After at least ten sips of something caffeinated, pull a bowl out of the cabinet and toss in half cup of sugar and half a teaspoon of cinnamon.
Give the sugar and cinnamon a good stir to make sure that it's completely mixed. You'll also need that extra 2 tablespoons of slightly cooled and melted butter in just a bit. Keep the butter in a separate bowl.
After 20 minutes, carefully pull your muffins out of the oven. And just gaze at how perfectly perfect they are. Light golden brown, and so delicate. And, while you think they look good now, rest assured that they'll be looking even better in just minutes. Let the pan rest on a rack to cool for 5 minutes.
After 5 minutes or so, lift the muffins out of the pan and let them continue to cool just slightly on the rack. We'll be making magic with them in just a minute.
Set up a little topping station for your muffins; it's time to take these muffins up a BIG notch.
Take a muffin and dip the top into the bowl of melted butter. Don't let it linger too long in the butter; a quick dip will do.
Your next step is to roll the buttered muffin top in the cinnamon-sugar mixture.
Yes, friends. This is joy right here. The cinnamon-sugar will grab hold of the butter that you dipped the muffin in and will leave you gazing in wonder at what you've created.
Keep on dipping and rolling until you have a dozen warm, sugary muffins just waiting to be devoured.
These are as good as they look. I promise. The muffins are light and airy, and, as others on the interwebs have called them, they're a cross between a muffin and a doughnut.
The nutmeg is flecked throughout the muffins, and the combination of the nutmeg and cinnamon is just delightful. The outside of the muffin is a deep golden brown, the inside is soft, and the flavor is balanced and not overly sweet.
When my kids were younger, our breakfast tradition involved chocolate chip pancakes. Give them a couple of freshly-made pancakes studded with melty chocolate chips, and they were happy campers as they headed out the door to school. In retrospect, at this juncture, I'd like to issue a formal apology to the ever-patient people who taught my kiddos. I'm sure that they were a delight to behold when that chocolate kicked in. Ahem. These muffins could easily become a new breakfast tradition. Or a new tea time tradition. Or a new any-time-of-the-day-when-the-feeling-hits tradition.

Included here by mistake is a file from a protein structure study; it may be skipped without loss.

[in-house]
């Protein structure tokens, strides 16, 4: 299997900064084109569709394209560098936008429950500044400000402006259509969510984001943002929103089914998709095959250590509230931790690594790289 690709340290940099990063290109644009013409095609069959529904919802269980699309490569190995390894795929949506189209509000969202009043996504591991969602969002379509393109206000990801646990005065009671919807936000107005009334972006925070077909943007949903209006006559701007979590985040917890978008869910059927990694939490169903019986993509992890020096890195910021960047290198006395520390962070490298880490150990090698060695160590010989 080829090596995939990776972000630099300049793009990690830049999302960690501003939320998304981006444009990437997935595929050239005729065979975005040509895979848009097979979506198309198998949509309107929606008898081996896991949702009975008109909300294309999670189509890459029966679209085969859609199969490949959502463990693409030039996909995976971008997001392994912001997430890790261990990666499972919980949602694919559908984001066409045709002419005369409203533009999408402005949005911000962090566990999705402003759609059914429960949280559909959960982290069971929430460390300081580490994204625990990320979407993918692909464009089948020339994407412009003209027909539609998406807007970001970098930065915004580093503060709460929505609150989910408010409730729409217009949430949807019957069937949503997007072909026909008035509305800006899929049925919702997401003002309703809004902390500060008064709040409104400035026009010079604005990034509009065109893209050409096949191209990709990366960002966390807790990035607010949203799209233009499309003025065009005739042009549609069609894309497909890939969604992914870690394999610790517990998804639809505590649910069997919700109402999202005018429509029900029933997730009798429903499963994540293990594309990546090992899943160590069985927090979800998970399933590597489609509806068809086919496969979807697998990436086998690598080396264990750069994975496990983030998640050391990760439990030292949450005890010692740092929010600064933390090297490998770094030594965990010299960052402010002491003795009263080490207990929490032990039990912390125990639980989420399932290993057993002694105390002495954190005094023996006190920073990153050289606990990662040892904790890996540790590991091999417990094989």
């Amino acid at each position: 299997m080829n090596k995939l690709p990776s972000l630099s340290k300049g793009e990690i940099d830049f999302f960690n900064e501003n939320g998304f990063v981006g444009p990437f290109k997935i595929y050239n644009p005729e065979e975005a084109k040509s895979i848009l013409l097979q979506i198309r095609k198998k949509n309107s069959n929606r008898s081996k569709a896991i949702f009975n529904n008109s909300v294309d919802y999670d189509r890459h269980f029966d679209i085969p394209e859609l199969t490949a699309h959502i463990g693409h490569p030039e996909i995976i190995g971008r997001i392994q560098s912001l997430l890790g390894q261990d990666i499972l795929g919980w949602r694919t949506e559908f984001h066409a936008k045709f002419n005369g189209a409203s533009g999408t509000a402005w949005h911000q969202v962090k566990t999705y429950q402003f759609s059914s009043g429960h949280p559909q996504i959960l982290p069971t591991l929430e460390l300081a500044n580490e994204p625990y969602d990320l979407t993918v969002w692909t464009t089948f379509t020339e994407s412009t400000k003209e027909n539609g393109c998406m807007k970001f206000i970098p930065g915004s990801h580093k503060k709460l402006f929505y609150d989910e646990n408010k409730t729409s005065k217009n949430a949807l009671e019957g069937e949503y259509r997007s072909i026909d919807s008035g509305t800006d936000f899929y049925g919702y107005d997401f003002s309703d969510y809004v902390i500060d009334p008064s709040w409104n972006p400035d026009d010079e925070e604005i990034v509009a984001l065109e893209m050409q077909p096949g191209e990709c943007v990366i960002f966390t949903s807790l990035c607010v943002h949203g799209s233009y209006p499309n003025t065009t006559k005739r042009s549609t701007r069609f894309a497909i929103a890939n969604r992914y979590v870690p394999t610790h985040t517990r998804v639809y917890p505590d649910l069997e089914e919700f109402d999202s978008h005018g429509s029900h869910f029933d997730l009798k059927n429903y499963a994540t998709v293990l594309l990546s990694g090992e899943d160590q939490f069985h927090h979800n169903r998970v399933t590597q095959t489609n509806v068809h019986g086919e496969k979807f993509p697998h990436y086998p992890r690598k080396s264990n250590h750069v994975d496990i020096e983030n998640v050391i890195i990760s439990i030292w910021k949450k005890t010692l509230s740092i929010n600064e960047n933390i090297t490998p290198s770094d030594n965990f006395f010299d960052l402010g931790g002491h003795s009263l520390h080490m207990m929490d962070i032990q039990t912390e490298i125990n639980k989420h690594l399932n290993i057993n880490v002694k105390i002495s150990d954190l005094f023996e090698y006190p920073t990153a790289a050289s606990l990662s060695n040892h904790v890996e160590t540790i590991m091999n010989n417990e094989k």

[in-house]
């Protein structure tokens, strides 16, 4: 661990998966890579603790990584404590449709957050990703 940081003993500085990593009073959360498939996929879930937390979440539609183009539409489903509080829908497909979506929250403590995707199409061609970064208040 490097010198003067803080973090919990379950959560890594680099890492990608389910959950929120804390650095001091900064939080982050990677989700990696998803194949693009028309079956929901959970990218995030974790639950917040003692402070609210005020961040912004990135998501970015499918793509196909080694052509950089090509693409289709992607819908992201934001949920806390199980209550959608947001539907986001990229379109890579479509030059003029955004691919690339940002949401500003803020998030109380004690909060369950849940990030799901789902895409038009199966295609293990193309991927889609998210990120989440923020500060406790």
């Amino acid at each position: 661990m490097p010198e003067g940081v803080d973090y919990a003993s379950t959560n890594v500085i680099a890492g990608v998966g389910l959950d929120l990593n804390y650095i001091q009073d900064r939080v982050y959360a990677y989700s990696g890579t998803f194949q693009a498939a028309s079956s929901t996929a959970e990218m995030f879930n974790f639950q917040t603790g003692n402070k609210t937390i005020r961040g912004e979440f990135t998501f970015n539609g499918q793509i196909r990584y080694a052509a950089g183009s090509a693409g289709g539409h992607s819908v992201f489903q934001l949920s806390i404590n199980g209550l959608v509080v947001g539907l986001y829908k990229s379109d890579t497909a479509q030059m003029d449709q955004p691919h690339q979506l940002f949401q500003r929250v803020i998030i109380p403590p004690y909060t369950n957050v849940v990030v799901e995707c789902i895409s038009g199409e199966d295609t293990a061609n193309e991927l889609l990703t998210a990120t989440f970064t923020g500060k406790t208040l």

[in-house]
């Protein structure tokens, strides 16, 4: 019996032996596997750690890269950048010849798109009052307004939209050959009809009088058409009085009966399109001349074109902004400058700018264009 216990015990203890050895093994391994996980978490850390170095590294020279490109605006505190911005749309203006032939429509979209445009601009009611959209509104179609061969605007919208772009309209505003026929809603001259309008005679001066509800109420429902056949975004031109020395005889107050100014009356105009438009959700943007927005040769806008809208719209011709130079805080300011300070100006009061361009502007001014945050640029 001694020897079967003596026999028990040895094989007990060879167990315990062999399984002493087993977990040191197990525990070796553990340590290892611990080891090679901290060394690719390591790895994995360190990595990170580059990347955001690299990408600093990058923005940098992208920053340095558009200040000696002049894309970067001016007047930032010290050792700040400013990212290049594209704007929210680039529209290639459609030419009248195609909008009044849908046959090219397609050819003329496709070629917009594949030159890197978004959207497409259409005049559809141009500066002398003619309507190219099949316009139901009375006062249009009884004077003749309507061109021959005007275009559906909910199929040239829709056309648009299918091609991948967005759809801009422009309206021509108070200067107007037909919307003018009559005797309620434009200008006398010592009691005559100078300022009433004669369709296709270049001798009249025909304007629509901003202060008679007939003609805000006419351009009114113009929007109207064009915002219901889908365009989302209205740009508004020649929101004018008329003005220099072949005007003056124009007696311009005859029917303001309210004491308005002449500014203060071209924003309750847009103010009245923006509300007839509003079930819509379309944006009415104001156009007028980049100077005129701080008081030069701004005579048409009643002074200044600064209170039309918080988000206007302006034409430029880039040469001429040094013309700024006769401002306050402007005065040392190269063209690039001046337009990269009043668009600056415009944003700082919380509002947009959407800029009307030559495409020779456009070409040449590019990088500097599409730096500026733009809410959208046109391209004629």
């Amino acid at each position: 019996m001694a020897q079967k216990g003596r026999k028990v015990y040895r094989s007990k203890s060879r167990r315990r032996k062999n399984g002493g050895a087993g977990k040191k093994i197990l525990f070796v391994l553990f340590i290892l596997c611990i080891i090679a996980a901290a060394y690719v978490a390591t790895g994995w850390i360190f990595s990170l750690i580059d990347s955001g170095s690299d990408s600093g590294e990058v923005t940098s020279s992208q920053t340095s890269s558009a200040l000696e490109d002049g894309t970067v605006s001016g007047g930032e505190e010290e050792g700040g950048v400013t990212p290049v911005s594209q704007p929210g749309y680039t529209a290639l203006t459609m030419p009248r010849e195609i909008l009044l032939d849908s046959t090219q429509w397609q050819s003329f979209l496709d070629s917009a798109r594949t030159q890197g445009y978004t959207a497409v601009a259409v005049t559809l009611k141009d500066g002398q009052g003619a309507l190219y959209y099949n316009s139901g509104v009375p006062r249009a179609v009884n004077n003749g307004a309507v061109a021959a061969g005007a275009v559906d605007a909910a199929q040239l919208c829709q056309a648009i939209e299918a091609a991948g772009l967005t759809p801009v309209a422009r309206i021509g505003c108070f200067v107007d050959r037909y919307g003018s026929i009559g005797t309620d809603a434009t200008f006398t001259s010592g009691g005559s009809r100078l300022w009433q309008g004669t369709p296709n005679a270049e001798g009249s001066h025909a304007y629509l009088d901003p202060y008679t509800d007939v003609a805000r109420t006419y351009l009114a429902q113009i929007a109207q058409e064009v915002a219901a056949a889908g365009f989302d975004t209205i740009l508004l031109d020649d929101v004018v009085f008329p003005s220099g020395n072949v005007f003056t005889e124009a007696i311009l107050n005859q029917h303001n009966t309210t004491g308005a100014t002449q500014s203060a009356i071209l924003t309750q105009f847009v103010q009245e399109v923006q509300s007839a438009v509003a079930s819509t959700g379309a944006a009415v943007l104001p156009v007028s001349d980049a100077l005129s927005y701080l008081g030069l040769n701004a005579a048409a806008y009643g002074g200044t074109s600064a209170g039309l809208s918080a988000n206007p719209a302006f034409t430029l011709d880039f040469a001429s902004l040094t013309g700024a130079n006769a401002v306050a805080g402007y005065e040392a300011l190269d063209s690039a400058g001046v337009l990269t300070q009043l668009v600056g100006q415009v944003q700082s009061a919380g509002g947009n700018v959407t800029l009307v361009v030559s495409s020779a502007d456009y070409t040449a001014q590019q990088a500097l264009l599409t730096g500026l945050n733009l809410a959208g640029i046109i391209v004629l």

What are your breakfast traditions? If you make the French Breakfast Muffins, please let me know below what you think. Have a great weekend, everyone!
Ready to bake up these amazing little muffins? The recipe is below:
French Breakfast Muffins
2 cups flour
2/3 cup sugar
2 ½ teaspoons baking powder
½ teaspoon salt
¼ teaspoon nutmeg
1 large egg
1 cup plus 2 tablespoons milk
6 tablespoons unsalted butter, melted and slightly cooled
1 teaspoon vanilla extract
2 tablespoons unsalted butter, melted and slightly cooled
½ cup sugar
½ teaspoon ground cinnamon
- Heat the oven to 375 degrees. Butter the cups of a 12-cup muffin pan and set aside.
- Measure and whisk the flour, sugar, baking powder, salt, and nutmeg in a large mixing bowl.
- In a separate bowl, whisk the egg until it’s frothy. Blend in the milk, melted butter, and vanilla.
- Make a well in the dry ingredients and pour in the liquid mixture. Using a wooden spoon, mix the batter until it’s evenly blended. Then spoon it into the muffin cups, filling each about two-thirds full.
- Bake the muffins on the center rack for about 20 minutes. Transfer the pan to a rack and let it cool for 5 minutes, then remove the muffins from the pan.
- Meanwhile, prepare the topping by stirring the sugar and the cinnamon together in a bowl. In a separate bowl, melt the butter. Set both bowls next to the muffins.
- Working with one muffin at a time, quickly dip the tops in the melted butter, and then in the cinnamon sugar, rolling each one to cover the entire muffin top. Makes 12 muffins.